Gray Aster - Eurybia glauca
Aster glaucodes, Herrickia glauca
(see State Rank Reason below)
State Rank Reason (see State Rank above)
See rank details.
- Details on Status Ranking and Review
Score1 - Moderate: Generally 10,000-100,000 individuals.
CommentPopulation size is unknown for Montana, but due to its limited distribution is estimated to be <100,000 plants.
Score3 - Local Endemic or Very Small Montana Range: Generally restricted to an area <10,000 sq. miles (equivalent to the combined area of Phillips and Valley Counties) or <6 Sub-basins (4th code watersheds) Range-wide OR limited to one Sub-basin in Montana
CommentIn Montana, the species is known from Carbon County, though may also occur in Big Horn County.
Area of Occupancy
Score1 - Moderate: Generally occurring in 11-25 Subwatersheds (6th Code HUC’s).
Score1 - Moderate: Species is restricted to a specific habitat that is more widely distributed or to several restricted habitats and is typically dependent upon relatively unaltered, good-quality habitat (C Values of 5-7).
ScoreNA - Rank factor not assessed.
CommentTrends are unknown, though habitat is generally stable and populations have probably not declined significantly.
Score0-1 - Low to Medium.
CommentThreats to the species' viability appear to be insignificant to low.
Score0 - Low Vulnerability: Species does not have any unusual or specific life history or biological attributes or limted reproductive potential which makes it susceptible to extirpation from stochastic events or other adverse impacts to its habitat and thus slow to recover.
CommentNo specific factors are known which are believed to increase the species' vulnerability.
Raw Conservation Status Score
6 to 7 total points scored out of a possible 16 (Rarity factors and threats only).
Gray Aster is a perennial with simple or branched, mostly hairless stems that are 20-70 cm tall, and arise from rhizomes with many stems forming colonies. There are numerous alternate, stalkless, entire margined leaves that are 4-12 cm long by 0.5-2.5 cm wide and are hairless and glaucous. The lowermost leaves are smaller and scale-like. The flowers are borne in several to many composite heads of ray and disk flowers surrounded by an involucre of bracts borne on spreading branches. The involucre is 6-9 mm high and is composed of several series of overlapping bracts; the outer bracts are broad and firm, and the inner bracts are narrower and longer and often have purplish tinged midribs. The 8-19 strap-shaped rays are pale lavender and 8-18 mm long by 1-2 mm wide. The disk is 7-12 mm in diameter and consists of numerous flowers with tubular corollas that are shorter than the rays. The bases of both ray and disk corollas are encircled by a pappus of slender white bristles. Achenes are hairless or sparsely short-hairy near their tip.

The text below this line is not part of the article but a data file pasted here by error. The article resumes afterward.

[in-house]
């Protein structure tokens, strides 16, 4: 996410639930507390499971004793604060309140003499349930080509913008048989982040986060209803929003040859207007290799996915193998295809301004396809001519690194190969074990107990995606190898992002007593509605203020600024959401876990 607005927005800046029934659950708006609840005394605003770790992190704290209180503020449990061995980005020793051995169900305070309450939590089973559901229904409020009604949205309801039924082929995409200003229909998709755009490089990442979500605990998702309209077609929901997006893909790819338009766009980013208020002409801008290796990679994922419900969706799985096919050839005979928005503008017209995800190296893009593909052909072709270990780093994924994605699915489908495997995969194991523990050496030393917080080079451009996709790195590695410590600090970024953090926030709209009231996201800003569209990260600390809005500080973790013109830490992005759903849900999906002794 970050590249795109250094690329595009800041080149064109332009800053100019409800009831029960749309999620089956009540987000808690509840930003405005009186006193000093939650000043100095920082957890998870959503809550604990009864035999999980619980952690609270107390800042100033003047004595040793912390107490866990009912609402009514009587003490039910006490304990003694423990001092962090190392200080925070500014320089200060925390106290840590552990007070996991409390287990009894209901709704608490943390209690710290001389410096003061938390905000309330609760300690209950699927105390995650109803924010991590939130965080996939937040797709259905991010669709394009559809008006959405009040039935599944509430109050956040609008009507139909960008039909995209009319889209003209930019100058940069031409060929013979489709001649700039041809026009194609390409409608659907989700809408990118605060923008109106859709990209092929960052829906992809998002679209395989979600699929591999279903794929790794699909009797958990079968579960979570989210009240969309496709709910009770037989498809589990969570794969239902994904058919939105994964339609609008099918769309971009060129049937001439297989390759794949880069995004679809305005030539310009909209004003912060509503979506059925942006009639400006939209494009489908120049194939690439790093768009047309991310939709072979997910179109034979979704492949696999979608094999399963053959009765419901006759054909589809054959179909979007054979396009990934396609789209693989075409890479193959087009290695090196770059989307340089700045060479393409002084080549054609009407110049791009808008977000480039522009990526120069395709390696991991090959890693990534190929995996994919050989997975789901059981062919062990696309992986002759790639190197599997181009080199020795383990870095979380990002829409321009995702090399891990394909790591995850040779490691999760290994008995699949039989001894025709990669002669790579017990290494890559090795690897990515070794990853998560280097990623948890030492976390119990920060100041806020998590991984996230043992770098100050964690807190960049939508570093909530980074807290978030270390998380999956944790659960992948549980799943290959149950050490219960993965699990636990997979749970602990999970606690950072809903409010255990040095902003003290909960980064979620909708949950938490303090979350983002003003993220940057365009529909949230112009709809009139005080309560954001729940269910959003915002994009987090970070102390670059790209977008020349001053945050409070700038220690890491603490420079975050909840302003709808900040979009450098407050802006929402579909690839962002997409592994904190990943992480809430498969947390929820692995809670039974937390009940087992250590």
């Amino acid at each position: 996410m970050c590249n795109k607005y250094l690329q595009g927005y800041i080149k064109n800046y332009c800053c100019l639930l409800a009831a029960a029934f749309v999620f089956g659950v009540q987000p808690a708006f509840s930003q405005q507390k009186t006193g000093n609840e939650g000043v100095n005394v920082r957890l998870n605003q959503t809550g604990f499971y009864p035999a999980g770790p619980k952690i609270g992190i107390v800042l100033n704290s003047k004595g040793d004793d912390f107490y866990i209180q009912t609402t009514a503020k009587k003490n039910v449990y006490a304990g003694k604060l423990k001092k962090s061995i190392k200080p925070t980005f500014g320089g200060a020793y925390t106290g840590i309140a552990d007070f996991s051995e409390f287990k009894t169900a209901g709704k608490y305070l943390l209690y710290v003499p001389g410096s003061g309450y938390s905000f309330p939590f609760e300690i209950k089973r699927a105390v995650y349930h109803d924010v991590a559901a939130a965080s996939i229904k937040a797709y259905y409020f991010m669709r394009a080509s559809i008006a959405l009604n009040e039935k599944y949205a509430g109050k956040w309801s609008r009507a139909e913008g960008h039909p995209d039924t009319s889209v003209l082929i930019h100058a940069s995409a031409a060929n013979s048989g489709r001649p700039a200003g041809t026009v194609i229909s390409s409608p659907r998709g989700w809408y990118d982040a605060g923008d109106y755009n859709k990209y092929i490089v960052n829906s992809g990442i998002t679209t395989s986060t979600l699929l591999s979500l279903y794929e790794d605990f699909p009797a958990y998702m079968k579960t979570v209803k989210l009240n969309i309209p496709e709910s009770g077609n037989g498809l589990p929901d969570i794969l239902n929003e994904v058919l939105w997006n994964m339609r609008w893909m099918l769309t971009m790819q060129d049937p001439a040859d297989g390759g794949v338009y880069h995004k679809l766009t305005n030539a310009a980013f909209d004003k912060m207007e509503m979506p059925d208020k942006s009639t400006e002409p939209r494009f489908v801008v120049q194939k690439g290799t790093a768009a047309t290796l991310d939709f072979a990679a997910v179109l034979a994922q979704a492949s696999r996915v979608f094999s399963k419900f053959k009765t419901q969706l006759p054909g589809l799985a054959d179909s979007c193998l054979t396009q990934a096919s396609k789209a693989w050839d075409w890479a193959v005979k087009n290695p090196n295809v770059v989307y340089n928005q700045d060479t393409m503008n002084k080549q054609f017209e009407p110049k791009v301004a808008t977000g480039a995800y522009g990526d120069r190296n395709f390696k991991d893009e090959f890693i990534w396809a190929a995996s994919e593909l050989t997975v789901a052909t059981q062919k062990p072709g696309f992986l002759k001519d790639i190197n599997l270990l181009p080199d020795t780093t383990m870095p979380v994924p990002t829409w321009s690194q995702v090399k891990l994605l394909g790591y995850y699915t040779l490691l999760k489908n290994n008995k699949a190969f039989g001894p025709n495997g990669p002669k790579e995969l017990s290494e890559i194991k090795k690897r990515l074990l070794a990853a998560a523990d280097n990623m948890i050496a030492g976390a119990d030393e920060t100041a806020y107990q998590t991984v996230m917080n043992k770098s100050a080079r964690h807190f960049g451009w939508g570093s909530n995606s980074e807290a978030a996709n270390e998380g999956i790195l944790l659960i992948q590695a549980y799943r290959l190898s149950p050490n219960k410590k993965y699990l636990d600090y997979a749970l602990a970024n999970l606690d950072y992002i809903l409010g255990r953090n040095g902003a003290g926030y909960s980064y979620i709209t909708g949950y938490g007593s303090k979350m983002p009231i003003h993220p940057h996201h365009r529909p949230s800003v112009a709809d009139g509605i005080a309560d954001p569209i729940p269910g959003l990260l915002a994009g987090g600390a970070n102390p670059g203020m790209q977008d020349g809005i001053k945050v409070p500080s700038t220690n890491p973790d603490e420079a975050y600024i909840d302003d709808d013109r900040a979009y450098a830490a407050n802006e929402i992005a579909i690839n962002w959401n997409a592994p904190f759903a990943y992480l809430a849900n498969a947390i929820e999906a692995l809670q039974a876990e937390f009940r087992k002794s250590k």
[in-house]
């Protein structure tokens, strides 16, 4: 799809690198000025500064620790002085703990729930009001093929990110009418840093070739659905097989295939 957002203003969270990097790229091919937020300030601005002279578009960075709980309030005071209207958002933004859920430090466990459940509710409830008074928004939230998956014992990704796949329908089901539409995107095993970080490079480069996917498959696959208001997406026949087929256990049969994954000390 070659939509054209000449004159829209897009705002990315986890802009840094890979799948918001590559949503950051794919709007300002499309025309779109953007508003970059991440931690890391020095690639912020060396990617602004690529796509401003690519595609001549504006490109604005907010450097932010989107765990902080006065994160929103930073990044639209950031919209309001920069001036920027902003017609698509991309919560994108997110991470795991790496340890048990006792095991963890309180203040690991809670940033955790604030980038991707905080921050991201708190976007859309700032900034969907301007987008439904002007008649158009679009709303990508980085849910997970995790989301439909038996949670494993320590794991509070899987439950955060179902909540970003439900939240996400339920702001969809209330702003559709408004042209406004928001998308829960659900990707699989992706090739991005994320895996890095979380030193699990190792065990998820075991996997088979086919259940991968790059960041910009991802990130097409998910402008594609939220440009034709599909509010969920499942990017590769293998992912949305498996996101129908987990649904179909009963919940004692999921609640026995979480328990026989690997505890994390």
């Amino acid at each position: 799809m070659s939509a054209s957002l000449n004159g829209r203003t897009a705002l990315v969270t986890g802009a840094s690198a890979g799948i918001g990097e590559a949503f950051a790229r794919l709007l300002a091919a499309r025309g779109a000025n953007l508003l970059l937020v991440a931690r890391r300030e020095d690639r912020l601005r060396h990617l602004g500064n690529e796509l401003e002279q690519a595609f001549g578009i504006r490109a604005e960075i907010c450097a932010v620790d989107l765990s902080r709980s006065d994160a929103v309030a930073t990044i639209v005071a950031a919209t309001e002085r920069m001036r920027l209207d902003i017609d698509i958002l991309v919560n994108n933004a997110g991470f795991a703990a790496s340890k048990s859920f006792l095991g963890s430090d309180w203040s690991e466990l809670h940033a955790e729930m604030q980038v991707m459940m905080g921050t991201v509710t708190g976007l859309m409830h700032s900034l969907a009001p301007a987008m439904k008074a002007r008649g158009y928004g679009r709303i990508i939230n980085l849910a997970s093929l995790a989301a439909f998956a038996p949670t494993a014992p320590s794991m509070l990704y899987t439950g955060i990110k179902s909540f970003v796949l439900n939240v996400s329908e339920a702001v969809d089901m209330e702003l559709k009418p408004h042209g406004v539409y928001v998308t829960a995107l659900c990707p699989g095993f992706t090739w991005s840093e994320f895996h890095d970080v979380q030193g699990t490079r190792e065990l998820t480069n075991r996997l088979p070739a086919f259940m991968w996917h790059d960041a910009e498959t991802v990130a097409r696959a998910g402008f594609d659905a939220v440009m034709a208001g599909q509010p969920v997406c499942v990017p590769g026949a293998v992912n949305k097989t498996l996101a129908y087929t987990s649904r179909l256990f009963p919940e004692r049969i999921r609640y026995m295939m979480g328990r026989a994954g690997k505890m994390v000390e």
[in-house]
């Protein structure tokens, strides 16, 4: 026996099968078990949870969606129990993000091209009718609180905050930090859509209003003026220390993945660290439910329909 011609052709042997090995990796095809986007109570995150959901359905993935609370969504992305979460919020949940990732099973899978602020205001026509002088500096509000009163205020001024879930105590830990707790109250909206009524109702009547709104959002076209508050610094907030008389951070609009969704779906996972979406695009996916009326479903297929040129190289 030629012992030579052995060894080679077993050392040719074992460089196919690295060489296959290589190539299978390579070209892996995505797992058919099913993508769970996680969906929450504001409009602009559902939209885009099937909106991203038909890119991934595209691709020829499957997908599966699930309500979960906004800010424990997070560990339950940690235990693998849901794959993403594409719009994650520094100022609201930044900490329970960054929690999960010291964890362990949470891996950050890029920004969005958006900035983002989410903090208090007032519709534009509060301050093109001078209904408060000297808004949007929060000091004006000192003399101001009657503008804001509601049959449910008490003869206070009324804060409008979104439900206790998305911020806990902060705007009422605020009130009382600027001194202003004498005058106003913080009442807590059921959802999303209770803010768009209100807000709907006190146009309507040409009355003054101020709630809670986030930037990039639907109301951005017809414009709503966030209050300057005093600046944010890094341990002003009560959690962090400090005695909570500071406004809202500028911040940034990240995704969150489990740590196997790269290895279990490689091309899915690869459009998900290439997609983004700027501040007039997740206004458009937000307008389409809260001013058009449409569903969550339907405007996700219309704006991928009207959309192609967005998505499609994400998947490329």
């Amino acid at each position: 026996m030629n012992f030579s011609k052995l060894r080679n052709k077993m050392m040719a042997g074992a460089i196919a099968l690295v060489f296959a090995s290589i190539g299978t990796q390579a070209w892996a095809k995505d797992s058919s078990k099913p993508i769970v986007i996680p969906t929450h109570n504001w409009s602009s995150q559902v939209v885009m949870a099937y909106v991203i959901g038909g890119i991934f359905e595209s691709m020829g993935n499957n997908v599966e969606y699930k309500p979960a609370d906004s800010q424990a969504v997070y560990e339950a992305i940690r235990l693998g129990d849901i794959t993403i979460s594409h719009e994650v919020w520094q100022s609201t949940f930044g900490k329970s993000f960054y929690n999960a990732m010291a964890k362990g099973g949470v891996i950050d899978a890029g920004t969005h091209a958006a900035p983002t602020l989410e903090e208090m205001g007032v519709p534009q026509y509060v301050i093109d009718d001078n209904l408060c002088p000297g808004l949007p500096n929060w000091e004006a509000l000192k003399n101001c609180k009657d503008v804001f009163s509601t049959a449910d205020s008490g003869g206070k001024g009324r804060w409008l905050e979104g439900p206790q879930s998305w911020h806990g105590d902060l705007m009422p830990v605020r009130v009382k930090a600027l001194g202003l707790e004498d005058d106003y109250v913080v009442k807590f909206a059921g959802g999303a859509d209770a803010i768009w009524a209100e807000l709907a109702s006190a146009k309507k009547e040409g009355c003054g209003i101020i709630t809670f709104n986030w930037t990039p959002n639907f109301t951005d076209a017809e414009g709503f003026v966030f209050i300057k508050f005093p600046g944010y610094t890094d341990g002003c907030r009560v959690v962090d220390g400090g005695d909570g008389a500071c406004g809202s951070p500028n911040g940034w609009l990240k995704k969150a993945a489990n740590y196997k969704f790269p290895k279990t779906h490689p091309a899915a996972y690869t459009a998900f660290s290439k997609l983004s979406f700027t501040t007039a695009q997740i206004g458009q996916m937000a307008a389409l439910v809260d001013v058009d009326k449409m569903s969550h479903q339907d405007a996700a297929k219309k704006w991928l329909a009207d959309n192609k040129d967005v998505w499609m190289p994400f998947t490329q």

Flowering in August.
It is distinguished from other similar species previously classified in Aster in Montana by the combination of the rhizomatous perennial habit, glabrous stems and glaucous leaves, and an involucre of broad stiff bracts that are green only on the midrib and tip.
In Carbon County MT, south to AZ and NM (Lesica et al. 2012. Manual of Montana Vascular Plants. BRIT Press. Fort Worth, TX).
Observations in Montana Natural Heritage Program Database
Number of Observations:
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Map Help and Descriptions
(Observations spanning multiple months or years are excluded from time charts)
Limestone outcrops and shallow soils with limestone parent material.
The following animal species have been reported as pollinators of this plant species or its genus where their geographic ranges overlap: Bombus vagans
, Bombus ternarius
, and Bombus terricola
(Colla and Dumesh 2010).
- Literature Cited AboveLegend: View Online Publication
- Colla, S.R. and S. Dumesh. 2010. The bumble bees of southern Ontario: notes on natural history and distribution. Journal of the Entomological Society of Ontario 141:39-68.
- Lesica, P., M.T. Lavin, and P.F. Stickney. 2012. Manual of Montana Vascular Plants. Fort Worth, TX: BRIT Press. viii + 771 p.
- Additional ReferencesLegend: View Online Publication
Do you know of a citation we're missing?
- Lesica, P., M.T. Lavin, and P.F. Stickney. 2022. Manual of Montana Vascular Plants, Second Edition. Fort Worth, TX: BRIT Press. viii + 779 p.
- Lesica, P., P. Husby, and S. V. Cooper. 1998. Noteworthy collections: Montana. Madrono 45:328-330.